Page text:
And in the 143rd game of the 2016 baseball season, the San Francisco Giants played their dullest game of the year. I do not have irrefutable evidence for this claim yet. But the night is young, and we can compile this evidence together.
The Giants have played 142 games this season that were more exciting than this 4-0 loss to the Padres. How was this game more boring than all of the ones that will come before or after? Let us count the ways.
1. The score
It can’t be a 1-0 loss, obviously. Those can be some of the very best baseball games. One swing could turn the whole thing around. That goes for a 2-0 game, to a lesser extent. A bloop and a blast. That’s all it takes.
But it can’t be a 10-0 game, either. Your team can’t lose by 10 without you being livid at something or someone(s). Being livid is an underrated form of entertainment. You get to grumble about (Bochy/starting pitcher/reliever) when you watch a 10-run loss, and that makes you feel better about yourself for some reason. There are endorphins in a 10-0 game.
Four, though. That’s the sweet spot. Just enough to keep you hanging around as you watch your local baseball squadron ground into out after out, but only if they’re popping into out after out. Just enough to make you half-heartedly wait for the four-run rally that never comes. But not close enough to qualify as a save situation.
I’ll also accept 5-0. But there’s something about a 4-0 loss that treads the line between futility and apathy so marvelously.
This was the 11th time the Giants were shut out this year, and two of those were 4-0 losses. So we have work to do.
2. The opponent
Oh, Padres. The only baseball team in league history that comes with a warning about operating heavy machinery. They aren’t a bad team with Mike Trout. They aren’t a mediocre team with A.J. Pierzynski or Shane Victorino. They’re just the test pattern of baseball, even when they win. Jon Jay had the game winning motion to compel, unless he didn’t, unless he’s not on the team anymore. I can’t remember if he was on the lineup, and I just watched that whole game.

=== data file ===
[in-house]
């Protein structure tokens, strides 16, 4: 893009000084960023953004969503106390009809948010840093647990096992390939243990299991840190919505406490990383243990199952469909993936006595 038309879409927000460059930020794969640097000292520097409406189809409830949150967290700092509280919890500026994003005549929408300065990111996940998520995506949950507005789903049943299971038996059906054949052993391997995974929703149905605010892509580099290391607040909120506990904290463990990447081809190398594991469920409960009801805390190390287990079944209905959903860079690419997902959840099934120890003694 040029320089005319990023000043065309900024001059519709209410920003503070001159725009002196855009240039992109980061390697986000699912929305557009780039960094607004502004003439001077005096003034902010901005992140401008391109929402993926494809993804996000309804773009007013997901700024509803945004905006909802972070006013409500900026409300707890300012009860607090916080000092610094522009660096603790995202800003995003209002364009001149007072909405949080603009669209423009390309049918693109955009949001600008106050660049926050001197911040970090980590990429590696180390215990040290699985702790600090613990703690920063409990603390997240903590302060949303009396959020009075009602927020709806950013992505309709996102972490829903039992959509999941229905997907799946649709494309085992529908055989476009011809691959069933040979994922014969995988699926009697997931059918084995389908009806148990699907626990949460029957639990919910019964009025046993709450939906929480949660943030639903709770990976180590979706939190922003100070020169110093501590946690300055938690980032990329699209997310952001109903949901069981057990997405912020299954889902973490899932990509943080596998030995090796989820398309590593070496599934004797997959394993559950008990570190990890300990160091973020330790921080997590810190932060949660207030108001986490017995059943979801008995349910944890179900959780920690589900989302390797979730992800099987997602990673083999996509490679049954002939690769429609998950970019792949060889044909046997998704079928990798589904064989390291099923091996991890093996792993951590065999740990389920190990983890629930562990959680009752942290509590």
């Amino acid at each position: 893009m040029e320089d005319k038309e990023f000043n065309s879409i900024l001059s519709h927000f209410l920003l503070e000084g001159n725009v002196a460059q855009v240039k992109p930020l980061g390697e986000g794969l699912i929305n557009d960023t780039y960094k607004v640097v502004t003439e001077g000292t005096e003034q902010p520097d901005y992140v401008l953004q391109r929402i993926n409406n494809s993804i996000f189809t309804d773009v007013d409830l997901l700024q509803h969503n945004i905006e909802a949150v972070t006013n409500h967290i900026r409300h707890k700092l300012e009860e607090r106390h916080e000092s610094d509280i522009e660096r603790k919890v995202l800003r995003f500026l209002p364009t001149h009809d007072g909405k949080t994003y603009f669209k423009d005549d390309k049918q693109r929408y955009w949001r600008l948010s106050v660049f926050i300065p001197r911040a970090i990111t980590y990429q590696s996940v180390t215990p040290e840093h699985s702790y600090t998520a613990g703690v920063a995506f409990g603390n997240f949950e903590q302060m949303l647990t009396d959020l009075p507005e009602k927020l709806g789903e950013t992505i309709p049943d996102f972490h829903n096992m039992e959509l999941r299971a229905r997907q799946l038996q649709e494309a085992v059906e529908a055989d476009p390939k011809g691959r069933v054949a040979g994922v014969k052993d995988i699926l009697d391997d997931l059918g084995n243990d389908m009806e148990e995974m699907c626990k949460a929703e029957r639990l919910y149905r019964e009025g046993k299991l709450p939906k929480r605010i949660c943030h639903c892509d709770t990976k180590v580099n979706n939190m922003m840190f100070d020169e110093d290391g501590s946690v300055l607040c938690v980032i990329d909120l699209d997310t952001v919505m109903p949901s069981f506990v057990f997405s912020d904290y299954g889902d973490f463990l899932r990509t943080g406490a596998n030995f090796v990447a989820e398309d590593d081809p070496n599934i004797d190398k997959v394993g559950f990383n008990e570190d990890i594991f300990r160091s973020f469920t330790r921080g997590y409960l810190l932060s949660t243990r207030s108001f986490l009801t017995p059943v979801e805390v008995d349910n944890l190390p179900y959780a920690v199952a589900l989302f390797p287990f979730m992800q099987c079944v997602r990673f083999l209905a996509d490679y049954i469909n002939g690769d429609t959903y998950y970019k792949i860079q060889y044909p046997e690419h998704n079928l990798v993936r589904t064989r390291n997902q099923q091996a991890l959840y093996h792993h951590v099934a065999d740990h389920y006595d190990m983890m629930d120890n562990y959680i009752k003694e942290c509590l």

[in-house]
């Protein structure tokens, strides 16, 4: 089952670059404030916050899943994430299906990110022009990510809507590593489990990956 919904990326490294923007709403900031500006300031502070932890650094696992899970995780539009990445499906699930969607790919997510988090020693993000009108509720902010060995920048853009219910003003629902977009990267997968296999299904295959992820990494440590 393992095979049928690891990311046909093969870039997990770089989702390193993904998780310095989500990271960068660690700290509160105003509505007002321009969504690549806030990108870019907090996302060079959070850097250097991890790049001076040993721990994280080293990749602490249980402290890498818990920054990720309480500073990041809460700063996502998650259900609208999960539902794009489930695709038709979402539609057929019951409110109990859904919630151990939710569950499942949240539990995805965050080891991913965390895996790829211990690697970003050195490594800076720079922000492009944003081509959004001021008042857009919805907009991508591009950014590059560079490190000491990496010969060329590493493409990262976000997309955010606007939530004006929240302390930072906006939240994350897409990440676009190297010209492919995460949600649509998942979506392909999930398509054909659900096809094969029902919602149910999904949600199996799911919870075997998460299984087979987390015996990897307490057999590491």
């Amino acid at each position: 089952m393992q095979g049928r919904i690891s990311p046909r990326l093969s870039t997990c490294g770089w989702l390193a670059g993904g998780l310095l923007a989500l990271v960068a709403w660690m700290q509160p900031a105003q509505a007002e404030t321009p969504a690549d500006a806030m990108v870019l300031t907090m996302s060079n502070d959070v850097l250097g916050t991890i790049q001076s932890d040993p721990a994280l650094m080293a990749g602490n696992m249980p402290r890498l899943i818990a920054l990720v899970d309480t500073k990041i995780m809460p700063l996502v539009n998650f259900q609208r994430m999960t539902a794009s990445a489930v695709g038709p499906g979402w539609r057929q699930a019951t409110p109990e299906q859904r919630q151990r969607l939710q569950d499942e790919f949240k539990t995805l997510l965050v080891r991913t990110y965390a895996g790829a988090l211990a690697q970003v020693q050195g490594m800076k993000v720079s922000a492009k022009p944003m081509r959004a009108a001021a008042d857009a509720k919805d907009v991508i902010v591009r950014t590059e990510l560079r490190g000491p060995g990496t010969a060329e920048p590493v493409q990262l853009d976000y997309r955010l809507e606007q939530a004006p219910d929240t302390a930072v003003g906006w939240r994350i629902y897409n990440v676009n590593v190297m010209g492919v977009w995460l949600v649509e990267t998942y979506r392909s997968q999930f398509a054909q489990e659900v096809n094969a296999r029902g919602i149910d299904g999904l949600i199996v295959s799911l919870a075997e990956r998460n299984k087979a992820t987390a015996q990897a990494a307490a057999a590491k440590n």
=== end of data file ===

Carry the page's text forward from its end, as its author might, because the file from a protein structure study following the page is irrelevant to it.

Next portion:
The last two games the Giants lost 4-0 were against the Red Sox and the Blue Jays. Say, now those are some fresh faces. No Jon Jays there. Nary an Alexi Amarista to be found. At least we got to watch David Ortiz and Jose Bautista act all scary in those games.
This was the lineup that just beat the Giants.
Hey, there’s Jon Jay! He’s on the active roster all right. Now, it’s my job to know most of those players, so I can’t pretend to be ignorant of Alex Dickerson and/or Ryan Schimpf.
You, however, carry no such burden. You might not know more than a couple of these guys. This is the team that put the pillow over your face, and the only remarkable thing about them is that you can arrange the lineup like this:
And that would make a DJ Ass Ass lineup. But Bud Black can’t even do that right.
Bud Black is still managing the Padres, right? Well, he is for this recap.
3. The opposing pitcher